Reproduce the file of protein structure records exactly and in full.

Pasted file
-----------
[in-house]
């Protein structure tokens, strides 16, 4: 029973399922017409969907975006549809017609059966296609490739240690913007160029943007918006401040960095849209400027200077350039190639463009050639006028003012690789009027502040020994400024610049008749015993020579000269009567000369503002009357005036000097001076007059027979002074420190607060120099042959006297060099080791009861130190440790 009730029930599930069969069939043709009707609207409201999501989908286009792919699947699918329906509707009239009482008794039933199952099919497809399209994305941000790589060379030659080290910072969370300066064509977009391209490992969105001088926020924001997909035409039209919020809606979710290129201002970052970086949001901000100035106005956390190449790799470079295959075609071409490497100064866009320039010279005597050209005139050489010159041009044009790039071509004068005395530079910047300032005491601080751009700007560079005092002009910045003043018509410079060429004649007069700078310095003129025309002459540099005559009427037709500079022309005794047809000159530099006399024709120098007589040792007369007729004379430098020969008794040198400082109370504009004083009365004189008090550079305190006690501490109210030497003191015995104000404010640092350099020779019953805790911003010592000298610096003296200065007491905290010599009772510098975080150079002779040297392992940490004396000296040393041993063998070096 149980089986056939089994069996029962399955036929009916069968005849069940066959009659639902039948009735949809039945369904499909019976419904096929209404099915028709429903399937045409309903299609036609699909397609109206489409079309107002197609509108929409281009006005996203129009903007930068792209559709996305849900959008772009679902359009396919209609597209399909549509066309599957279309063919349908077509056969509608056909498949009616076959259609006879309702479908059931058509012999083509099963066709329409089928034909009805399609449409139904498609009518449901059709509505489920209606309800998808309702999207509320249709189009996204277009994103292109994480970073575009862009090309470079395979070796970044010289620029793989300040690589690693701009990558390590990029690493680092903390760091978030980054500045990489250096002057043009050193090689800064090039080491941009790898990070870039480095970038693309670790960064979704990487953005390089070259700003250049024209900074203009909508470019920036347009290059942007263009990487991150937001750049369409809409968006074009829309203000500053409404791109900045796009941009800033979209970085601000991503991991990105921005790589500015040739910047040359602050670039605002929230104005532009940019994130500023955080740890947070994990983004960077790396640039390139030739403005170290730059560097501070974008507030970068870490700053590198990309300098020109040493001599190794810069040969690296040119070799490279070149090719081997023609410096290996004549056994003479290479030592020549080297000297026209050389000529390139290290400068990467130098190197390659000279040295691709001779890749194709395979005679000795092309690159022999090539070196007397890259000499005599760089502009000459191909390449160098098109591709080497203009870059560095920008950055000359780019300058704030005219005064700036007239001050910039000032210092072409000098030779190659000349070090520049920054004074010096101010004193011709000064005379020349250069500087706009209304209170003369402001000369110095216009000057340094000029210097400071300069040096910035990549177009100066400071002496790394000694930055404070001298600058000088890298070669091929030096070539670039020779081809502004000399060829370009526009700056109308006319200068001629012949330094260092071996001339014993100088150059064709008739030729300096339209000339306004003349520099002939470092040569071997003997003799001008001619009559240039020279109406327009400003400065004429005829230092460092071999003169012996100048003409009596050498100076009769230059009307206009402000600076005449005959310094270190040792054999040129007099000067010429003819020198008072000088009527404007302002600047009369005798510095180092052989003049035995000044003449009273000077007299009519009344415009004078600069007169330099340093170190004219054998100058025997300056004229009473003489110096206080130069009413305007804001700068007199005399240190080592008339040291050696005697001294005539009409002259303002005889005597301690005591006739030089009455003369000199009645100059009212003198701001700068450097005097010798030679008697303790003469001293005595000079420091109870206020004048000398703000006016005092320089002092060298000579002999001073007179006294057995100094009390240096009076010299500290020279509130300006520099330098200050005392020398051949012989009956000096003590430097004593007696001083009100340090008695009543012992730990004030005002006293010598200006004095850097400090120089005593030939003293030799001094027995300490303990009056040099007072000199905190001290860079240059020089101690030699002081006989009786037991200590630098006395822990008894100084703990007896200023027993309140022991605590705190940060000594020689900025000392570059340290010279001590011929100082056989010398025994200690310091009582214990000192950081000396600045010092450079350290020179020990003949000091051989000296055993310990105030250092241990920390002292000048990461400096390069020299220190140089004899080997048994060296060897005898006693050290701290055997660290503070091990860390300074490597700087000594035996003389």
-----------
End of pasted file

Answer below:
[in-house]
């Protein structure tokens, strides 16, 4: 029973399922017409969907975006549809017609059966296609490739240690913007160029943007918006401040960095849209400027200077350039190639463009050639006028003012690789009027502040020994400024610049008749015993020579000269009567000369503002009357005036000097001076007059027979002074420190607060120099042959006297060099080791009861130190440790 009730029930599930069969069939043709009707609207409201999501989908286009792919699947699918329906509707009239009482008794039933199952099919497809399209994305941000790589060379030659080290910072969370300066064509977009391209490992969105001088926020924001997909035409039209919020809606979710290129201002970052970086949001901000100035106005956390190449790799470079295959075609071409490497100064866009320039010279005597050209005139050489010159041009044009790039071509004068005395530079910047300032005491601080751009700007560079005092002009910045003043018509410079060429004649007069700078310095003129025309002459540099005559009427037709500079022309005794047809000159530099006399024709120098007589040792007369007729004379430098020969008794040198400082109370504009004083009365004189008090550079305190006690501490109210030497003191015995104000404010640092350099020779019953805790911003010592000298610096003296200065007491905290010599009772510098975080150079002779040297392992940490004396000296040393041993063998070096 149980089986056939089994069996029962399955036929009916069968005849069940066959009659639902039948009735949809039945369904499909019976419904096929209404099915028709429903399937045409309903299609036609699909397609109206489409079309107002197609509108929409281009006005996203129009903007930068792209559709996305849900959008772009679902359009396919209609597209399909549509066309599957279309063919349908077509056969509608056909498949009616076959259609006879309702479908059931058509012999083509099963066709329409089928034909009805399609449409139904498609009518449901059709509505489920209606309800998808309702999207509320249709189009996204277009994103292109994480970073575009862009090309470079395979070796970044010289620029793989300040690589690693701009990558390590990029690493680092903390760091978030980054500045990489250096002057043009050193090689800064090039080491941009790898990070870039480095970038693309670790960064979704990487953005390089070259700003250049024209900074203009909508470019920036347009290059942007263009990487991150937001750049369409809409968006074009829309203000500053409404791109900045796009941009800033979209970085601000991503991991990105921005790589500015040739910047040359602050670039605002929230104005532009940019994130500023955080740890947070994990983004960077790396640039390139030739403005170290730059560097501070974008507030970068870490700053590198990309300098020109040493001599190794810069040969690296040119070799490279070149090719081997023609410096290996004549056994003479290479030592020549080297000297026209050389000529390139290290400068990467130098190197390659000279040295691709001779890749194709395979005679000795092309690159022999090539070196007397890259000499005599760089502009000459191909390449160098098109591709080497203009870059560095920008950055000359780019300058704030005219005064700036007239001050910039000032210092072409000098030779190659000349070090520049920054004074010096101010004193011709000064005379020349250069500087706009209304209170003369402001000369110095216009000057340094000029210097400071300069040096910035990549177009100066400071002496790394000694930055404070001298600058000088890298070669091929030096070539670039020779081809502004000399060829370009526009700056109308006319200068001629012949330094260092071996001339014993100088150059064709008739030729300096339209000339306004003349520099002939470092040569071997003997003799001008001619009559240039020279109406327009400003400065004429005829230092460092071999003169012996100048003409009596050498100076009769230059009307206009402000600076005449005959310094270190040792054999040129007099000067010429003819020198008072000088009527404007302002600047009369005798510095180092052989003049035995000044003449009273000077007299009519009344415009004078600069007169330099340093170190004219054998100058025997300056004229009473003489110096206080130069009413305007804001700068007199005399240190080592008339040291050696005697001294005539009409002259303002005889005597301690005591006739030089009455003369000199009645100059009212003198701001700068450097005097010798030679008697303790003469001293005595000079420091109870206020004048000398703000006016005092320089002092060298000579002999001073007179006294057995100094009390240096009076010299500290020279509130300006520099330098200050005392020398051949012989009956000096003590430097004593007696001083009100340090008695009543012992730990004030005002006293010598200006004095850097400090120089005593030939003293030799001094027995300490303990009056040099007072000199905190001290860079240059020089101690030699002081006989009786037991200590630098006395822990008894100084703990007896200023027993309140022991605590705190940060000594020689900025000392570059340290010279001590011929100082056989010398025994200690310091009582214990000192950081000396600045010092450079350290020179020990003949000091051989000296055993310990105030250092241990920390002292000048990461400096390069020299220190140089004899080997048994060296060897005898006693050290701290055997660290503070091990860390300074490597700087000594035996003389």